What do you multiply materials by for total cost?

Discussion in 'Irrigation' started by GreaterMilwLawnscape, Jun 24, 2004.

  1. GreaterMilwLawnscape

    GreaterMilwLawnscape LawnSite Member
    Posts: 55

    Sprinkler Installers, im doing my first install, a commercial building and have about 5,000.00 in materials, 14 zones, what do you multiply it to figure total cost. 2 x, 2.5x, 3, 4??? Please help me out!! THANK YOU
     
  2. Mdirrigation

    Mdirrigation LawnSite Silver Member
    Posts: 2,762

    If you bought the materials and have the job already whats the point of the question? The total job cost has more factors than the materials cost , the degree of diffilculty comes into play . You have to pay the plumber for the backflow and permit . If this is your first job you are in for a learning experience , part of that learning is figuring out what to charge .
     
  3. DGI

    DGI LawnSite Member
    from SE Mich
    Posts: 173

    Obviously parts are a fixed cost and and the real variable you're trying to find here is labor. You cannot determine how much a job should cost based on the parts.

    That said, I determine markup on materials based essentially on the competition I have for the job, also factoring in the overall desirability.

    (I should note that I always find it humorous when I read things like this. 5 grand wholesale in parts and it's his first job. :confused: )
     
  4. ejd

    ejd LawnSite Member
    Posts: 8

    Have you already agreed on the cost of the job, or is the customer going to pay what ever you want after the job is done?

    I mark up material by 15% ( low I know, I'm just part time ) then tack on what I want to make, usually $400 - $600, then add in any extra labor I may need. But thats just me.
     
  5. jwilson32

    jwilson32 LawnSite Member
    Posts: 64

    I figure out how many heads i have....for rotors i charge $75 and for sprays i charge $35. Then i charge $100 for tap and $150 for my machine use. The system im putting in today was 123 sprays and 15 rotors...123x35=$4305 11x75=$825 +$150+$100=$5380
    quick and easy
     
  6. JeffY

    JeffY LawnSite Senior Member
    Posts: 324

    damn...thats a lot of sprays. were these all turf or landscape included?
     
  7. jwilson32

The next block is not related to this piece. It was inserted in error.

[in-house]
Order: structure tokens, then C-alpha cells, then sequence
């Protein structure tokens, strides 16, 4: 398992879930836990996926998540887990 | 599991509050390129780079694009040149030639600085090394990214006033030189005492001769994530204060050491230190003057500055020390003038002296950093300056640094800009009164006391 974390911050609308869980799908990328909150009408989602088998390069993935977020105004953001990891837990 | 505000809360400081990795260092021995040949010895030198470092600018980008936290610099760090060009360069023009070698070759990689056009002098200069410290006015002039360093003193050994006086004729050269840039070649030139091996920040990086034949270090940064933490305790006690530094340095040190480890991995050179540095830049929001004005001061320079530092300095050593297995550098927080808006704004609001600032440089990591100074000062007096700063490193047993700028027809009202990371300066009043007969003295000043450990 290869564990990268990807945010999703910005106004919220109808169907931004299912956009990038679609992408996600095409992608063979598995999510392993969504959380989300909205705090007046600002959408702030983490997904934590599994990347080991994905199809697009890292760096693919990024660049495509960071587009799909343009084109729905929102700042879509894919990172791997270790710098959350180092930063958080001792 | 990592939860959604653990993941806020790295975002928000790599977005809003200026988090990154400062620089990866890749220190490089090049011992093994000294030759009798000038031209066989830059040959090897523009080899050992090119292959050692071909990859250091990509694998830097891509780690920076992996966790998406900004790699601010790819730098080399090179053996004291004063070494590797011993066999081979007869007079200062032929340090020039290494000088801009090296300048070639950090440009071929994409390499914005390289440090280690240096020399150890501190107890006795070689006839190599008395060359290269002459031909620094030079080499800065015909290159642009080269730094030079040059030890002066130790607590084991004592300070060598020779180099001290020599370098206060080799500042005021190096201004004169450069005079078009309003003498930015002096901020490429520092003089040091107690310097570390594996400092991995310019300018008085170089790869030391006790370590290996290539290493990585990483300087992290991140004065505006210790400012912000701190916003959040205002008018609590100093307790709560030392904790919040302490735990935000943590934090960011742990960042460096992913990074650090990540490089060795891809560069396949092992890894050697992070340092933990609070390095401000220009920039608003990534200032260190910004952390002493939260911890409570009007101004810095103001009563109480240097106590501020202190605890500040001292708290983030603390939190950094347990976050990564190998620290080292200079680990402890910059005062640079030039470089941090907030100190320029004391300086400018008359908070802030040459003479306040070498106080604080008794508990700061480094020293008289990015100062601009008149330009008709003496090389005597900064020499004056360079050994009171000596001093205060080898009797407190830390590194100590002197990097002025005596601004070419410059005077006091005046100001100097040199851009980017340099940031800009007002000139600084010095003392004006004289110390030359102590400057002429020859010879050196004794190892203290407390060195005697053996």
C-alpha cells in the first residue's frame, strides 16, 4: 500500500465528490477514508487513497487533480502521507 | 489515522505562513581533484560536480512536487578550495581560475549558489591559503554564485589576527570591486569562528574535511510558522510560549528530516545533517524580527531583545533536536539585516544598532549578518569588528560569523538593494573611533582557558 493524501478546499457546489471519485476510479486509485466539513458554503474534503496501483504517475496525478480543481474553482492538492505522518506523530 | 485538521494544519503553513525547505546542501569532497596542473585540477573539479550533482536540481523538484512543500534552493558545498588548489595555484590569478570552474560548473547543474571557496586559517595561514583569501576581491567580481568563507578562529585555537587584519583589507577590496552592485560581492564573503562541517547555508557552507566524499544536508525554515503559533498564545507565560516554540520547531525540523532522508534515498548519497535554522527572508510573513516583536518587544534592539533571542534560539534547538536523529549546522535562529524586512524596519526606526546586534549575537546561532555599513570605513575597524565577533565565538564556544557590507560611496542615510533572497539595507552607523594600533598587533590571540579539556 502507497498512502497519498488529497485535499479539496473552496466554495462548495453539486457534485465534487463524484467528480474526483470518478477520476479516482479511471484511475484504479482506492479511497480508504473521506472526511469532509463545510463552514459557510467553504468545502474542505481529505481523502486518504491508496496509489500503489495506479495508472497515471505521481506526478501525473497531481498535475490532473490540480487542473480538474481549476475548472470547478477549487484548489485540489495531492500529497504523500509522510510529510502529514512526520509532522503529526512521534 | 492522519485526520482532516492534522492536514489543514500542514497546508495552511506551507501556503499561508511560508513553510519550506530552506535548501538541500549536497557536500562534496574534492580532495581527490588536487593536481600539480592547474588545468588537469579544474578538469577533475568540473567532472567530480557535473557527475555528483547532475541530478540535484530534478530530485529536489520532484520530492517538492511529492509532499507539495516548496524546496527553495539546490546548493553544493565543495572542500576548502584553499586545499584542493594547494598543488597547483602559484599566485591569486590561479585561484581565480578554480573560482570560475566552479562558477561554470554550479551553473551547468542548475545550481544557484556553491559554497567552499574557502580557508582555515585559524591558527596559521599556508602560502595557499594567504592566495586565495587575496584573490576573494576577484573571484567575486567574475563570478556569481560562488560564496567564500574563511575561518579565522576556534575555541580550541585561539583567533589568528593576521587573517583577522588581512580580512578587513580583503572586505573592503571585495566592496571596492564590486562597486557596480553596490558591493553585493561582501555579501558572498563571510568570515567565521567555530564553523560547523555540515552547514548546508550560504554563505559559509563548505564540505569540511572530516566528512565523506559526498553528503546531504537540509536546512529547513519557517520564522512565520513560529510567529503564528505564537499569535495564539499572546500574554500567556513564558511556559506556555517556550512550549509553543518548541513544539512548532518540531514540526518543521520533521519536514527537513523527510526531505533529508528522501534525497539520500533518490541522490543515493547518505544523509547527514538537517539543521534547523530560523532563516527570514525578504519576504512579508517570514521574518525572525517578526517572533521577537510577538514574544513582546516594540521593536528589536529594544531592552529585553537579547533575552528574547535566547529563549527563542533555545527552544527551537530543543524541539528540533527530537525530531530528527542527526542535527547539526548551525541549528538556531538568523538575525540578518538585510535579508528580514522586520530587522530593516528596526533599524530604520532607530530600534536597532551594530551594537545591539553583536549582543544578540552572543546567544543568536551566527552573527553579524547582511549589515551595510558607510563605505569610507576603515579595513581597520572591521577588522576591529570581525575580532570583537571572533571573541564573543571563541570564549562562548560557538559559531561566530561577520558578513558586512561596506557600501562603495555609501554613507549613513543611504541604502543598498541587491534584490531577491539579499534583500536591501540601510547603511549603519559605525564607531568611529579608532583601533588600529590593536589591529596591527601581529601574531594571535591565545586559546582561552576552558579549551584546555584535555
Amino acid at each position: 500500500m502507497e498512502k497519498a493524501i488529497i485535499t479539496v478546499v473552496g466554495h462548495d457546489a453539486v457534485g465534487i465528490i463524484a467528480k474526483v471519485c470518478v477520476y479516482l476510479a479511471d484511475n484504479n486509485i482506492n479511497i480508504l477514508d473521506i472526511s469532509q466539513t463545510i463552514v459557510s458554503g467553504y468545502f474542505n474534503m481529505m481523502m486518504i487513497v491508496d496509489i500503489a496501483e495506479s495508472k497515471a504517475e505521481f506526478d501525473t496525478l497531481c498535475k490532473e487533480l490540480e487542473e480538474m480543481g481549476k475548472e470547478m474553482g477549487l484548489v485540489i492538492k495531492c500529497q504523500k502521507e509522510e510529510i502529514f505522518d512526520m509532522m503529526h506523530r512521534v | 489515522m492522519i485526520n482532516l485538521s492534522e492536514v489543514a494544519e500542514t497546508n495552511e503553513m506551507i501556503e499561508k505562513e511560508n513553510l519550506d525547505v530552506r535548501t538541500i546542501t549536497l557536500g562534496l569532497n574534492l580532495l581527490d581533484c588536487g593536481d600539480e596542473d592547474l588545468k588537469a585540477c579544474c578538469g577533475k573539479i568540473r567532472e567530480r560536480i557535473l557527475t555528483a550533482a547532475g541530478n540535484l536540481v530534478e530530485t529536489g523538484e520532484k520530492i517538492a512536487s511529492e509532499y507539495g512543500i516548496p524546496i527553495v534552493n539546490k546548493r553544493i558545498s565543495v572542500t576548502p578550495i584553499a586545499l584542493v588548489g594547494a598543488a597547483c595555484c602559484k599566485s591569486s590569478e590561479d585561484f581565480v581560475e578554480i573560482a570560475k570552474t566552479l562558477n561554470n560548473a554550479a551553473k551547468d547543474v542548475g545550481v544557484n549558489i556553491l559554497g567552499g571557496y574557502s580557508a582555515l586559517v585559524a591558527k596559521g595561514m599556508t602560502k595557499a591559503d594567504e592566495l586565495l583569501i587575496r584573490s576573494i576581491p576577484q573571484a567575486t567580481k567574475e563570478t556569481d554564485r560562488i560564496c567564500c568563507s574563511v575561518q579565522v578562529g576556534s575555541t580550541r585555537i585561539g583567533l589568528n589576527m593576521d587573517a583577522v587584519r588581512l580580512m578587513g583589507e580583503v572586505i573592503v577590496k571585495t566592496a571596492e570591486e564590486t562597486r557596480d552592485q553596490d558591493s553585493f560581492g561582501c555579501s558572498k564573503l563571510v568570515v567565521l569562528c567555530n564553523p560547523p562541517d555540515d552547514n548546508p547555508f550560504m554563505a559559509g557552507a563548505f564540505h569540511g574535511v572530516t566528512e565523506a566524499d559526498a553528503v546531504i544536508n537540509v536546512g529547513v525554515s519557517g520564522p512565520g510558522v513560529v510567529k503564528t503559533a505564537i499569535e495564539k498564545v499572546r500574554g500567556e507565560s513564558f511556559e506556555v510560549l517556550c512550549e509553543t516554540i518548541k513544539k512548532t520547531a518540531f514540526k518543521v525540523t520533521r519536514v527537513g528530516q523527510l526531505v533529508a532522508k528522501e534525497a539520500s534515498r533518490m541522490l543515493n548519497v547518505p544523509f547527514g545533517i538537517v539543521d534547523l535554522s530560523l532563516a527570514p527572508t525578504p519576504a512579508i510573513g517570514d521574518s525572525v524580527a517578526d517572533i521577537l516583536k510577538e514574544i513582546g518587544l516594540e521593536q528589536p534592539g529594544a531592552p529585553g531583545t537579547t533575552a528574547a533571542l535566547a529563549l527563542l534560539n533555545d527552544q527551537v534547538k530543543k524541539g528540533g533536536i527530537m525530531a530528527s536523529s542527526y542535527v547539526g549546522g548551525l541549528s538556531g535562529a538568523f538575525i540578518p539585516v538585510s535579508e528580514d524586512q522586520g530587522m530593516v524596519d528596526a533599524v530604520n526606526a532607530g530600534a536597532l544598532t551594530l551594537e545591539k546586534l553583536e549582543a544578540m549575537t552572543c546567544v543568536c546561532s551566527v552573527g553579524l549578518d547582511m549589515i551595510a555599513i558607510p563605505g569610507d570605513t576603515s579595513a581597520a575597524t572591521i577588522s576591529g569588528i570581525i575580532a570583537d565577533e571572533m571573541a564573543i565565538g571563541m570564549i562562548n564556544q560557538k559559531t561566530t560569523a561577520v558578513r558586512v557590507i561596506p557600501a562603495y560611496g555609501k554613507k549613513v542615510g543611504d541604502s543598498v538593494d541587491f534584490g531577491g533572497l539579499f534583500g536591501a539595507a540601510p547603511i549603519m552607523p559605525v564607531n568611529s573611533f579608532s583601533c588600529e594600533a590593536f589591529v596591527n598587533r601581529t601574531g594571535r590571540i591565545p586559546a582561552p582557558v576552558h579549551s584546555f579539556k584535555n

jwilson32 LawnSite Member
    Posts: 64

    I know. it sucks, but the material list was cheap. so im doing alright on it. theres an old system already installed. It has the old school valves that stick out of the ground and each have there own pvb. I think their illegal. This guy has 2 drive ways and on circle drive and like 5 sidewalks to go under. A lot of boring. Ill send some pics if i can.
     
  8. MOlawnman

    MOlawnman LawnSite Member
    Posts: 161

    These valves are actually atmospheric vaccum breaker valves and they are considered an untestable valve. In my area and most others they are illegal and will need to be replaced. In my opinion you should replace these valves with regular valves and install a backflow preventer (probably an RPZ in Kansas). This would be the best way to go but I know sometimes it is hard to convince customer of this added expense. If this is a new install then you will be required to install a backflow preventer.
     
  9. JimLewis

    JimLewis LawnSite Fanatic
    Posts: 6,842

    Ha! The old "I want a formula I can use everywhere" post.

    Yah, I used to try to do that too.

    Eventually, you'll realize that formulas for doing irrigation installs are totally pointless. Every job is different. There's no way to plug in some formula for estimating. Unfortunately, you gotta estimate each job the right way.

    1) Figure out how many man hours it will take to do the job.
    2) Figure out what your hourly rate is.
    3) Multliply #1 by #2.
    4) Add in materials
    5) Add in profit.

    That's it!

    I still bid every job exactly like this.
     

Share This Page